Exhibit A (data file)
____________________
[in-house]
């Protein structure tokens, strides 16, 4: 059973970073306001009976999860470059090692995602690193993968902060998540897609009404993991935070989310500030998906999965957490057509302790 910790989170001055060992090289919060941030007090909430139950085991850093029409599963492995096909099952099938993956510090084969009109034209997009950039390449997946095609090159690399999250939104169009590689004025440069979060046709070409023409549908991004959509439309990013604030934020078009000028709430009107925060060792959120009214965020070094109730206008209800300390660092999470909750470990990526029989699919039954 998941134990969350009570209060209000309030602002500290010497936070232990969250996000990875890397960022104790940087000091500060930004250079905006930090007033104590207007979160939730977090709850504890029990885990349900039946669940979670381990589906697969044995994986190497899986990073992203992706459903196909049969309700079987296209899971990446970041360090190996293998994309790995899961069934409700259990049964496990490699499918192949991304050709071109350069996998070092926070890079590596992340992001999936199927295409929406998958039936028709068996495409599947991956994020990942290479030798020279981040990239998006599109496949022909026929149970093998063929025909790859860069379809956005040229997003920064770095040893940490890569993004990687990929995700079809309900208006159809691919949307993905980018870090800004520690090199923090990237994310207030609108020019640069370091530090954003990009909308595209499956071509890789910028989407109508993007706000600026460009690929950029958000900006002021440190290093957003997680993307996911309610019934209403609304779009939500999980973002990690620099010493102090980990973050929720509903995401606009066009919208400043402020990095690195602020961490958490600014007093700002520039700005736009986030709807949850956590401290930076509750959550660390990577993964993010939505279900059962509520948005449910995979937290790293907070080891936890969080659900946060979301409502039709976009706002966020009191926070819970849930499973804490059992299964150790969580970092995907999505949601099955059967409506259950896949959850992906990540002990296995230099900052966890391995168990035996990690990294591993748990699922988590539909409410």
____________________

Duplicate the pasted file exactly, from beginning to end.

[in-house]
């Protein structure tokens, strides 16, 4: 059973970073306001009976999860470059090692995602690193993968902060998540897609009404993991935070989310500030998906999965957490057509302790 910790989170001055060992090289919060941030007090909430139950085991850093029409599963492995096909099952099938993956510090084969009109034209997009950039390449997946095609090159690399999250939104169009590689004025440069979060046709070409023409549908991004959509439309990013604030934020078009000028709430009107925060060792959120009214965020070094109730206008209800300390660092999470909750470990990526029989699919039954 998941134990969350009570209060209000309030602002500290010497936070232990969250996000990875890397960022104790940087000091500060930004250079905006930090007033104590207007979160939730977090709850504890029990885990349900039946669940979670381990589906697969044995994986190497899986990073992203992706459903196909049969309700079987296209899971990446970041360090190996293998994309790995899961069934409700259990049964496990490699499918192949991304050709071109350069996998070092926070890079590596992340992001999936199927295409929406998958039936028709068996495409599947991956994020990942290479030798020279981040990239998006599109496949022909026929149970093998063929025909790859860069379809956005040229997003920064770095040893940490890569993004990687990929995700079809309900208006159809691919949307993905980018870090800004520690090199923090990237994310207030609108020019640069370091530090954003990009909308595209499956071509890789910028989407109508993007706000600026460009690929950029958000900006002021440190290093957003997680993307996911309610019934209403609304779009939500999980973002990690620099010493102090980990973050929720509903995401606009066009919208400043402020990095690195602020961490958490600014007093700002520039700005736009986030709807949850956590401290930076509750959550660390990577993964993010939505279900059962509520948005449910995979937290790293907070080891936890969080659900946060979301409502039709976009706002966020009191926070819970849930499973804490059992299964150790969580970092995907999505949601099955059967409506259950896949959850992906990540002990296995230099900052966890391995168990035996990690990294591993748990699922988590539909409410």